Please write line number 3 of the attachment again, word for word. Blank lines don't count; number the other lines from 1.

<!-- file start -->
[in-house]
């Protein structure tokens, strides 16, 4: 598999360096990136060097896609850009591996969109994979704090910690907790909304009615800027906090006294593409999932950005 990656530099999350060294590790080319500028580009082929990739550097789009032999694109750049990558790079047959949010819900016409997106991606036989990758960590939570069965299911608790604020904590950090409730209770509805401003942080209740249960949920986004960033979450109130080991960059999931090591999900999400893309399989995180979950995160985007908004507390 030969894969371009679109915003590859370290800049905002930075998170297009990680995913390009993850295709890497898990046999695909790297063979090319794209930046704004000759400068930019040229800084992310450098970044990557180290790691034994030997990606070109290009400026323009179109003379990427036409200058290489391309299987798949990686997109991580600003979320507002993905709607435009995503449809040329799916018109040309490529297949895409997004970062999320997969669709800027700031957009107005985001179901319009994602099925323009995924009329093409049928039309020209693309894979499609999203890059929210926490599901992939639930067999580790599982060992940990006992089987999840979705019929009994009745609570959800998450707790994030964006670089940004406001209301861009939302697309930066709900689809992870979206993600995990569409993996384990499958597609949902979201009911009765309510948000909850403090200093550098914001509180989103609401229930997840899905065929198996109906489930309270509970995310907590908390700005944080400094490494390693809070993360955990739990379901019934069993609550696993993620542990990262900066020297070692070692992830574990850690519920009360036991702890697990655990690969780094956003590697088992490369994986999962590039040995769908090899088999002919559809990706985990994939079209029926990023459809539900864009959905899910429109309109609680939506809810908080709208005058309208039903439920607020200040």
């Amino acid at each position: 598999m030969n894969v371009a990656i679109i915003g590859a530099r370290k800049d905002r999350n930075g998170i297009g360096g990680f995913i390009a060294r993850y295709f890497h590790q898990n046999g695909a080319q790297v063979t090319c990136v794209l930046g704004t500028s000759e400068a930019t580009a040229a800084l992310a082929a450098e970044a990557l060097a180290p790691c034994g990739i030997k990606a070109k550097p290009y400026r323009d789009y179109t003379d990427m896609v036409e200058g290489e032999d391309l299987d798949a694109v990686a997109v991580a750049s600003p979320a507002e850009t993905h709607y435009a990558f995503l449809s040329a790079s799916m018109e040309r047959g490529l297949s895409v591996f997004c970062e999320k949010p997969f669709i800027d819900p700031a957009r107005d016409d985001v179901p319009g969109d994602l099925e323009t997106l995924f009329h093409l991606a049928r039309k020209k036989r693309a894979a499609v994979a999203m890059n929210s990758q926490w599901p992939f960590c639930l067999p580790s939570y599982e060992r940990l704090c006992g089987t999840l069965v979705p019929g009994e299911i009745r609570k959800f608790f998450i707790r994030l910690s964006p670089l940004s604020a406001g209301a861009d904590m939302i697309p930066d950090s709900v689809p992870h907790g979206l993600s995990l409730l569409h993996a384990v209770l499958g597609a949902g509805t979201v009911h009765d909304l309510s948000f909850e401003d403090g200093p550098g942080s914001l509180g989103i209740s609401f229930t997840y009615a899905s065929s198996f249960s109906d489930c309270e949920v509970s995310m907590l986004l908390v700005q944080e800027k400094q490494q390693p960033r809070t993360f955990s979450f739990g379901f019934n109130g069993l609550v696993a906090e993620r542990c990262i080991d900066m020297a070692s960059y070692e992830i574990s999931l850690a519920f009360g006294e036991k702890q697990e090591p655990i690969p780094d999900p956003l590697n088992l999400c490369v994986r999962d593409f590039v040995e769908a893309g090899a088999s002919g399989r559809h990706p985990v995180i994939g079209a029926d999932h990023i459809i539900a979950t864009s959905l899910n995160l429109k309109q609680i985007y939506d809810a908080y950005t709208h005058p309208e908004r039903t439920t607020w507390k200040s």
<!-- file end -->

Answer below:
């Amino acid at each position: 598999m030969n894969v371009a990656i679109i915003g590859a530099r370290k800049d905002r999350n930075g998170i297009g360096g990680f995913i390009a060294r993850y295709f890497h590790q898990n046999g695909a080319q790297v063979t090319c990136v794209l930046g704004t500028s000759e400068a930019t580009a040229a800084l992310a082929a450098e970044a990557l060097a180290p790691c034994g990739i030997k990606a070109k550097p290009y400026r323009d789009y179109t003379d990427m896609v036409e200058g290489e032999d391309l299987d798949a694109v990686a997109v991580a750049s600003p979320a507002e850009t993905h709607y435009a990558f995503l449809s040329a790079s799916m018109e040309r047959g490529l297949s895409v591996f997004c970062e999320k949010p997969f669709i800027d819900p700031a957009r107005d016409d985001v179901p319009g969109d994602l099925e323009t997106l995924f009329h093409l991606a049928r039309k020209k036989r693309a894979a499609v994979a999203m890059n929210s990758q926490w599901p992939f960590c639930l067999p580790s939570y599982e060992r940990l704090c006992g089987t999840l069965v979705p019929g009994e299911i009745r609570k959800f608790f998450i707790r994030l910690s964006p670089l940004s604020a406001g209301a861009d904590m939302i697309p930066d950090s709900v689809p992870h907790g979206l993600s995990l409730l569409h993996a384990v209770l499958g597609a949902g509805t979201v009911h009765d909304l309510s948000f909850e401003d403090g200093p550098g942080s914001l509180g989103i209740s609401f229930t997840y009615a899905s065929s198996f249960s109906d489930c309270e949920v509970s995310m907590l986004l908390v700005q944080e800027k400094q490494q390693p960033r809070t993360f955990s979450f739990g379901f019934n109130g069993l609550v696993a906090e993620r542990c990262i080991d900066m020297a070692s960059y070692e992830i574990s999931l850690a519920f009360g006294e036991k702890q697990e090591p655990i690969p780094d999900p956003l590697n088992l999400c490369v994986r999962d593409f590039v040995e769908a893309g090899a088999s002919g399989r559809h990706p985990v995180i994939g079209a029926d999932h990023i459809i539900a979950t864009s959905l899910n995160l429109k309109q609680i985007y939506d809810a908080y950005t709208h005058p309208e908004r039903t439920t607020w507390k200040s």